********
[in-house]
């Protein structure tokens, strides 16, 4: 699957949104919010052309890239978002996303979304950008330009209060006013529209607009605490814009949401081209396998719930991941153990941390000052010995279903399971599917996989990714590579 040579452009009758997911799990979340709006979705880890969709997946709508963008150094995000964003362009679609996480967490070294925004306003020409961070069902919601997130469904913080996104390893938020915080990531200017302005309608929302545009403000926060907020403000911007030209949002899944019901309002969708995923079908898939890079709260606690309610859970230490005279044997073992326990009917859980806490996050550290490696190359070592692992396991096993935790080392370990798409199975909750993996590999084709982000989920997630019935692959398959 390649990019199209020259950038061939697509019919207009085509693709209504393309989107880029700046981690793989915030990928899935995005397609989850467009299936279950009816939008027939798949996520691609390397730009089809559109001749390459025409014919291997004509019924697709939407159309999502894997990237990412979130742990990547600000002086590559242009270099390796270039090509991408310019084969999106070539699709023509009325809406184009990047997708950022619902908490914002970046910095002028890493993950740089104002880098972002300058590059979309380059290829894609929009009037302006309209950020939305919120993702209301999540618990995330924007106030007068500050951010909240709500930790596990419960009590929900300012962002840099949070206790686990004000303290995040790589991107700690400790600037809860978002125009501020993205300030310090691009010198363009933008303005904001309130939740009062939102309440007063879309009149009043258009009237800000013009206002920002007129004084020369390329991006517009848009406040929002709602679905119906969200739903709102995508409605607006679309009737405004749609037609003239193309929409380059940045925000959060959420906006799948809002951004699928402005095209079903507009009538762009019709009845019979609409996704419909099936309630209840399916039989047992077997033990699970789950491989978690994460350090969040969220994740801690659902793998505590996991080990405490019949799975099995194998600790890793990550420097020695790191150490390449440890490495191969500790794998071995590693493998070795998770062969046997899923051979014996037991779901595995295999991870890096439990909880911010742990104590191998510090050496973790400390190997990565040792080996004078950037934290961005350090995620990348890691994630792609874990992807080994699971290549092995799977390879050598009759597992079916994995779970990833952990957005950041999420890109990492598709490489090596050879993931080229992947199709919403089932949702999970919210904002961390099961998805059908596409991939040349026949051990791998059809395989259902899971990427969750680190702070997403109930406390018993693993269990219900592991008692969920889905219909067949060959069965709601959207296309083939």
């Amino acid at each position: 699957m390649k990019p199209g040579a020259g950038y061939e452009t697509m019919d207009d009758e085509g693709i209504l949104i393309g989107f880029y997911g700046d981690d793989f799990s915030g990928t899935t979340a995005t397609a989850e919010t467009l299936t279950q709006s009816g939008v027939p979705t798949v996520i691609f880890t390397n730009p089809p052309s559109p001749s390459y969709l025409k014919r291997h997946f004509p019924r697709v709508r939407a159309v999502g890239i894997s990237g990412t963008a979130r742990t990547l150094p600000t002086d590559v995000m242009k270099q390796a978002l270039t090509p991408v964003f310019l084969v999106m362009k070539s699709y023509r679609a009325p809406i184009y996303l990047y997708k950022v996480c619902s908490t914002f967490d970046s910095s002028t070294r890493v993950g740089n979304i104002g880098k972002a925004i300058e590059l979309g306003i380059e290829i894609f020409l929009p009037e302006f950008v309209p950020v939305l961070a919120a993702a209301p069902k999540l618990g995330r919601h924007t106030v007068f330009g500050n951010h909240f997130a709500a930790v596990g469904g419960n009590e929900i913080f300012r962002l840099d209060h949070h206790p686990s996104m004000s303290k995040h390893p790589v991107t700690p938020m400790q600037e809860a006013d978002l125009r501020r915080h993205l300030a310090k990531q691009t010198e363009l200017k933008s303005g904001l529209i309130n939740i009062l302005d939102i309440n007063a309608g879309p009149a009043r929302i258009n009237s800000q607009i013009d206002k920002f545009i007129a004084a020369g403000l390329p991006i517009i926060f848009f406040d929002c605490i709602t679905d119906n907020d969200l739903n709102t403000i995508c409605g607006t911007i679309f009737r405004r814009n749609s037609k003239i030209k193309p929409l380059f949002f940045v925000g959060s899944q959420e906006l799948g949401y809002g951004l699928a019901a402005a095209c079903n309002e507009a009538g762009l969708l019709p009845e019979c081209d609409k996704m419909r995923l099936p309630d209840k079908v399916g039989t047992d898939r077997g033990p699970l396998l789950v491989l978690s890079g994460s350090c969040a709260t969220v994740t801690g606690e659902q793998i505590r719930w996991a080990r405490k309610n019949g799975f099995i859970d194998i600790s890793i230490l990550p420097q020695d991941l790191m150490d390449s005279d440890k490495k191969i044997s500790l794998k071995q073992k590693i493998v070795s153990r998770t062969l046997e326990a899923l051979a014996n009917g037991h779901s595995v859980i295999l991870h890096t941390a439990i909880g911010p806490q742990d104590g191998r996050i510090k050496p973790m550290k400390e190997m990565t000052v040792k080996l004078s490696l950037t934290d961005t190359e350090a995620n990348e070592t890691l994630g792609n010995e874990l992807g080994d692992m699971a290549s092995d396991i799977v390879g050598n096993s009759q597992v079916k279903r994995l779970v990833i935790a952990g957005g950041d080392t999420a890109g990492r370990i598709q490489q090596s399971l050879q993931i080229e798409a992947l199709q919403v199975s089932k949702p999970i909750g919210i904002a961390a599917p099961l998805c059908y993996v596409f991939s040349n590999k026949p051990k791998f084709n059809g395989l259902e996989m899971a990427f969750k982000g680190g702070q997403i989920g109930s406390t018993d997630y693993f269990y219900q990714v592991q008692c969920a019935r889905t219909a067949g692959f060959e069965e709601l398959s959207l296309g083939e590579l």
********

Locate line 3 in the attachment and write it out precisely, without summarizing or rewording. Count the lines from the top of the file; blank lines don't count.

């Amino acid at each position: 699957m390649k990019p199209g040579a020259g950038y061939e452009t697509m019919d207009d009758e085509g693709i209504l949104i393309g989107f880029y997911g700046d981690d793989f799990s915030g990928t899935t979340a995005t397609a989850e919010t467009l299936t279950q709006s009816g939008v027939p979705t798949v996520i691609f880890t390397n730009p089809p052309s559109p001749s390459y969709l025409k014919r291997h997946f004509p019924r697709v709508r939407a159309v999502g890239i894997s990237g990412t963008a979130r742990t990547l150094p600000t002086d590559v995000m242009k270099q390796a978002l270039t090509p991408v964003f310019l084969v999106m362009k070539s699709y023509r679609a009325p809406i184009y996303l990047y997708k950022v996480c619902s908490t914002f967490d970046s910095s002028t070294r890493v993950g740089n979304i104002g880098k972002a925004i300058e590059l979309g306003i380059e290829i894609f020409l929009p009037e302006f950008v309209p950020v939305l961070a919120a993702a209301p069902k999540l618990g995330r919601h924007t106030v007068f330009g500050n951010h909240f997130a709500a930790v596990g469904g419960n009590e929900i913080f300012r962002l840099d209060h949070h206790p686990s996104m004000s303290k995040h390893p790589v991107t700690p938020m400790q600037e809860a006013d978002l125009r501020r915080h993205l300030a310090k990531q691009t010198e363009l200017k933008s303005g904001l529209i309130n939740i009062l302005d939102i309440n007063a309608g879309p009149a009043r929302i258009n009237s800000q607009i013009d206002k920002f545009i007129a004084a020369g403000l390329p991006i517009i926060f848009f406040d929002c605490i709602t679905d119906n907020d969200l739903n709102t403000i995508c409605g607006t911007i679309f009737r405004r814009n749609s037609k003239i030209k193309p929409l380059f949002f940045v925000g959060s899944q959420e906006l799948g949401y809002g951004l699928a019901a402005a095209c079903n309002e507009a009538g762009l969708l019709p009845e019979c081209d609409k996704m419909r995923l099936p309630d209840k079908v399916g039989t047992d898939r077997g033990p699970l396998l789950v491989l978690s890079g994460s350090c969040a709260t969220v994740t801690g606690e659902q793998i505590r719930w996991a080990r405490k309610n019949g799975f099995i859970d194998i600790s890793i230490l990550p420097q020695d991941l790191m150490d390449s005279d440890k490495k191969i044997s500790l794998k071995q073992k590693i493998v070795s153990r998770t062969l046997e326990a899923l051979a014996n009917g037991h779901s595995v859980i295999l991870h890096t941390a439990i909880g911010p806490q742990d104590g191998r996050i510090k050496p973790m550290k400390e190997m990565t000052v040792k080996l004078s490696l950037t934290d961005t190359e350090a995620n990348e070592t890691l994630g792609n010995e874990l992807g080994d692992m699971a290549s092995d396991i799977v390879g050598n096993s009759q597992v079916k279903r994995l779970v990833i935790a952990g957005g950041d080392t999420a890109g990492r370990i598709q490489q090596s399971l050879q993931i080229e798409a992947l199709q919403v199975s089932k949702p999970i909750g919210i904002a961390a599917p099961l998805c059908y993996v596409f991939s040349n590999k026949p051990k791998f084709n059809g395989l259902e996989m899971a990427f969750k982000g680190g702070q997403i989920g109930s406390t018993d997630y693993f269990y219900q990714v592991q008692c969920a019935r889905t219909a067949g692959f060959e069965e709601l398959s959207l296309g083939e590579l």